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Budget: giving ethnic press overdue recognition

Budget: giving ethnic press overdue recognition

TORONTO – Say what you want about her, but Kathleen Wynne, Premier of Ontario, is an accomplished and polished professional. She projects a sense of purpose that is inclusive, sometimes almost apologetic because she has not accomplished as much as she would like.
I went to her press conference on the Budget, last Tuesday, structured specifically for the “ethnic press”, not to hear the spin on the Budget but to be appraised of budgetary initiatives of importance to that same “ethnic press and media” and to the new demographic reality that is emerging as Ontario’s future. 
It is no secret that the News Business is a challenge at the best of times. 
The “ethnic”, third language press is no exception.
 It suffers from sparse revenue streams that are overly-dependent on parsimonious advertisers who “want more than much for less than little”.
The Corriere is not immune to those conditions. Neither are governments and/or political parties. 
The latter crave coverage, want “fact-based” reporting and fair analysis.
They remind me of a former Federal Minister who said [to me], “I know you have to critique government, but don’t say anything bad about me.” 
He was an abominable failure as a Cabinet Minister but is now a “darling” guest on trio of radio stations whose programming is a showcase for the “my mind is made up, don’t confuse me with facts” crowd. 
This is regrettable for two reasons primarily: (1) they mistakenly are held up as iconic mainstream (English language) media – balanced, informative and authoritative (researched), (2) governments and businesses feed a shrinking market.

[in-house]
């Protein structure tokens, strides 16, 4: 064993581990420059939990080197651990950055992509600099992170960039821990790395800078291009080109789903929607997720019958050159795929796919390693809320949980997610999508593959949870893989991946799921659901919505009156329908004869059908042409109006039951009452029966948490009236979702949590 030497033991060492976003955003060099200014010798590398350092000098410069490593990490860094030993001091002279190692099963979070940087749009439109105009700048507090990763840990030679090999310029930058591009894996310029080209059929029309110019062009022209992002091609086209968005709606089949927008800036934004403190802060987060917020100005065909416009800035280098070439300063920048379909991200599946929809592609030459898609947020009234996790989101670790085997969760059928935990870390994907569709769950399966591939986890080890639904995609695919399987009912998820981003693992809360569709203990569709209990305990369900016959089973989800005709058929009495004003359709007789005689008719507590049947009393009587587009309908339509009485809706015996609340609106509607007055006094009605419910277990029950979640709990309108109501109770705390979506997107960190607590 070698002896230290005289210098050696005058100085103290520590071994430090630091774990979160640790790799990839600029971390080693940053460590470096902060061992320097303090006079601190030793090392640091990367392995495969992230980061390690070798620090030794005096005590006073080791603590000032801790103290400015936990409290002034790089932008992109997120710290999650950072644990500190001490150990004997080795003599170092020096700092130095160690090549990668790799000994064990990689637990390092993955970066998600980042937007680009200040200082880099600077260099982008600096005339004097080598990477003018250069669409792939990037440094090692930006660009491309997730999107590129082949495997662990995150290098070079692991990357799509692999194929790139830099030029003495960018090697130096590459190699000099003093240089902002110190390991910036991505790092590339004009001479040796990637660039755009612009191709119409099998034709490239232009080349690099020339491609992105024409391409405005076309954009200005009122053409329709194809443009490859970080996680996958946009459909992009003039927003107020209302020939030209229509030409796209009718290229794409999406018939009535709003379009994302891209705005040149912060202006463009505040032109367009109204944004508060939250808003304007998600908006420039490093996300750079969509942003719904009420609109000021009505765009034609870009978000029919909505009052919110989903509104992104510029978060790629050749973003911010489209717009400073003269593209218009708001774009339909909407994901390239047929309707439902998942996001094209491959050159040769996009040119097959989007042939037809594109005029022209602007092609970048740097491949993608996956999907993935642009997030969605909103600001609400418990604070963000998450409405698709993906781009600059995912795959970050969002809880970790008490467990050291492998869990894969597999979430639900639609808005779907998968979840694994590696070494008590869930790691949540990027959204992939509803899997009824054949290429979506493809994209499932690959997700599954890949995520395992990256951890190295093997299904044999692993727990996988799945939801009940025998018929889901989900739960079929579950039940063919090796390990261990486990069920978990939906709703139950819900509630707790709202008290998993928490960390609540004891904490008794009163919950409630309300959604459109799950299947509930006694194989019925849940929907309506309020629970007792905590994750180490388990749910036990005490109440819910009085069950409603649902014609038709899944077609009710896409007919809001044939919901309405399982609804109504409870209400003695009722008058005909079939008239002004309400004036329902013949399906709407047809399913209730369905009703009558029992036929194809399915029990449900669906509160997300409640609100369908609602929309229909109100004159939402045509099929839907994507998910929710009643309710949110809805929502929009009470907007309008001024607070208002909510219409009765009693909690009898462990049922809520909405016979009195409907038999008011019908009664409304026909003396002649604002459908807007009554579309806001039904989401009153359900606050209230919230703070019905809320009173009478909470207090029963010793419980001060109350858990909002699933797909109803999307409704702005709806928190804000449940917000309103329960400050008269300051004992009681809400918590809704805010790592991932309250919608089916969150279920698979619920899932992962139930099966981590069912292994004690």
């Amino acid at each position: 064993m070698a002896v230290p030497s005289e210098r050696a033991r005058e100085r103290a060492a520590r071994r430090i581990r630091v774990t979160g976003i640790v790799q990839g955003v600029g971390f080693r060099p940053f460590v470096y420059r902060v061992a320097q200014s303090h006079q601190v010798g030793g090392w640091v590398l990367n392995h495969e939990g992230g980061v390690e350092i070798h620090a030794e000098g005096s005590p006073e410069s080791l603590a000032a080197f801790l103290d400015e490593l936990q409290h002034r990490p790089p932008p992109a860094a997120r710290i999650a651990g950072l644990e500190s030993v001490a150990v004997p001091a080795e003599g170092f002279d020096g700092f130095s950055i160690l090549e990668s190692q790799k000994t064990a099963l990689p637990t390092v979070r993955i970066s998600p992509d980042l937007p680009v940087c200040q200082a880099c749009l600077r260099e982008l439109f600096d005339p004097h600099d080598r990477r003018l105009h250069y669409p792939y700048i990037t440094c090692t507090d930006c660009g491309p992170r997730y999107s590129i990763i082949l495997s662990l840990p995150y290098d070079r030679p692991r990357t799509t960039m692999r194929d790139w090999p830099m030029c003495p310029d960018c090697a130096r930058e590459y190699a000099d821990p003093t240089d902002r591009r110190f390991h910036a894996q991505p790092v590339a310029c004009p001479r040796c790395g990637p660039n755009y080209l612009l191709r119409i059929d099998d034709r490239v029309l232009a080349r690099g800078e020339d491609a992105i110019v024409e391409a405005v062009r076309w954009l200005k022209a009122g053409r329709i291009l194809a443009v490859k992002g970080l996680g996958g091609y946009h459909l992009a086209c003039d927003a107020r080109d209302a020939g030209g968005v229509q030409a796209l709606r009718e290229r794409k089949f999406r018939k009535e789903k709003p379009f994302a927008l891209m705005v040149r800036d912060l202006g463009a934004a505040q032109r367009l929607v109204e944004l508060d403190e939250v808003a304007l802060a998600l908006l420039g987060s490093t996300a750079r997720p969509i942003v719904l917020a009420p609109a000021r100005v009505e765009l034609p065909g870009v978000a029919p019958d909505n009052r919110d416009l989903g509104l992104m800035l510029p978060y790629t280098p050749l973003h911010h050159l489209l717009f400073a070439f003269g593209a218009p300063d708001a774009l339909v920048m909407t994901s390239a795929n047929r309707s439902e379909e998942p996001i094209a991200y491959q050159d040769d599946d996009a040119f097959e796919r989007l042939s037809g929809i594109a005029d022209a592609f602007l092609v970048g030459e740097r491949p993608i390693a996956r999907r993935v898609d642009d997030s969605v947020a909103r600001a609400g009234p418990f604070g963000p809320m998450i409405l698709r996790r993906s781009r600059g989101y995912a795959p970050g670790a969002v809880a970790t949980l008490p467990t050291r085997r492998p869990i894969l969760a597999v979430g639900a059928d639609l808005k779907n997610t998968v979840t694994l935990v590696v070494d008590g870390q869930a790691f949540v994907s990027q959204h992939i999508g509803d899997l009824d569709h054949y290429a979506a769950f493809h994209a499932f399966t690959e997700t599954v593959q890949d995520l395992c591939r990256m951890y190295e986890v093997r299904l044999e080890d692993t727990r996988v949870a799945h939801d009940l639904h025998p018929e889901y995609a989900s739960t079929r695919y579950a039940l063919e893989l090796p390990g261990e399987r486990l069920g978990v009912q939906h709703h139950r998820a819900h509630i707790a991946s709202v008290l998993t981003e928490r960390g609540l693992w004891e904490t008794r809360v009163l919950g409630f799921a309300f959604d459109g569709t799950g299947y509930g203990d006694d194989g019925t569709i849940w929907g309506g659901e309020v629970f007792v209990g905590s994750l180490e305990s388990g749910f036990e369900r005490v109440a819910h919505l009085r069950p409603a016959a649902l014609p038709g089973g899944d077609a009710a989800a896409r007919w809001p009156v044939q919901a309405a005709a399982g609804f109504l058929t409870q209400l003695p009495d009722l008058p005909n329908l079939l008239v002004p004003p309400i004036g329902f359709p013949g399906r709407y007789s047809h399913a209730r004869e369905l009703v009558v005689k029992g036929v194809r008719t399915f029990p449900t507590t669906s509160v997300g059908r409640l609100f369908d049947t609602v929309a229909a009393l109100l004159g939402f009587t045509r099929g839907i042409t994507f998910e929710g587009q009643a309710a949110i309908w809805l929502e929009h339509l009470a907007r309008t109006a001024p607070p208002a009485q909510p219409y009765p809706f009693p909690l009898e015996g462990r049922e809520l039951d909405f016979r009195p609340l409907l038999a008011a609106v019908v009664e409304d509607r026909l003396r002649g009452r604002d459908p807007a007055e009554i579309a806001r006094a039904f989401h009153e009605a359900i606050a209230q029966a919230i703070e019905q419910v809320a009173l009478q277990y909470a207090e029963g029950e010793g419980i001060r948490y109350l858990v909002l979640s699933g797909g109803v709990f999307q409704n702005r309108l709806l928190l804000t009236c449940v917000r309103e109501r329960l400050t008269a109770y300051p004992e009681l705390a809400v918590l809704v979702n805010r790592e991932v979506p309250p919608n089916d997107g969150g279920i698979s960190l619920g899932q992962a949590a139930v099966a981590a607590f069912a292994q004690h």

Population trends are not kind to Anglophone or Francophone segments of the Canadian population.
Statistics Canada figures published last August 2017 place the ethnic demo-lingual group in Canada at 22% of the over-all population – larger than the Francophone population, notwithstanding the billions of dollars spent at all levels of government to maintain and nurture the French language. Approximately seven million Canadians speak and function in a language other than English or French, according to Stats Canada. 6.8 million of them are among the top twenty non-Anglo, non-Franco communities. 
Given the immigration trends of the last thirty years, it is likely that at least half of that number (3.4 million) reside in Ontario. 
If you are counting, that is about 25% of the province’s citizens.
To her credit, at the Press Conference, Kathleen Wynne announced the start of a program she hopes will begin to redress a growing imbalance between resources dedicated to informing the public and the actual audience for the government programs designed and paid for by taxpayers. 
I could not find the line item in the Budget.
No concerns. The sum is relatively small: $6 million over three years, starting in September, to encourage better research, data-gathering, writing, production and distribution of consistent quality journalism that is both local and relevant. 
It is also designed help qualify third language news outlets for existing government advertising sources and other resources.
It is an encouraging, even if extremely modest and conditional, initiative. No society can sustain its standard and quality of life without a Press capable of highlighting and critiquing  the attributes that make it a magnet for capital and people.
 
 

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Mar Sun ,2017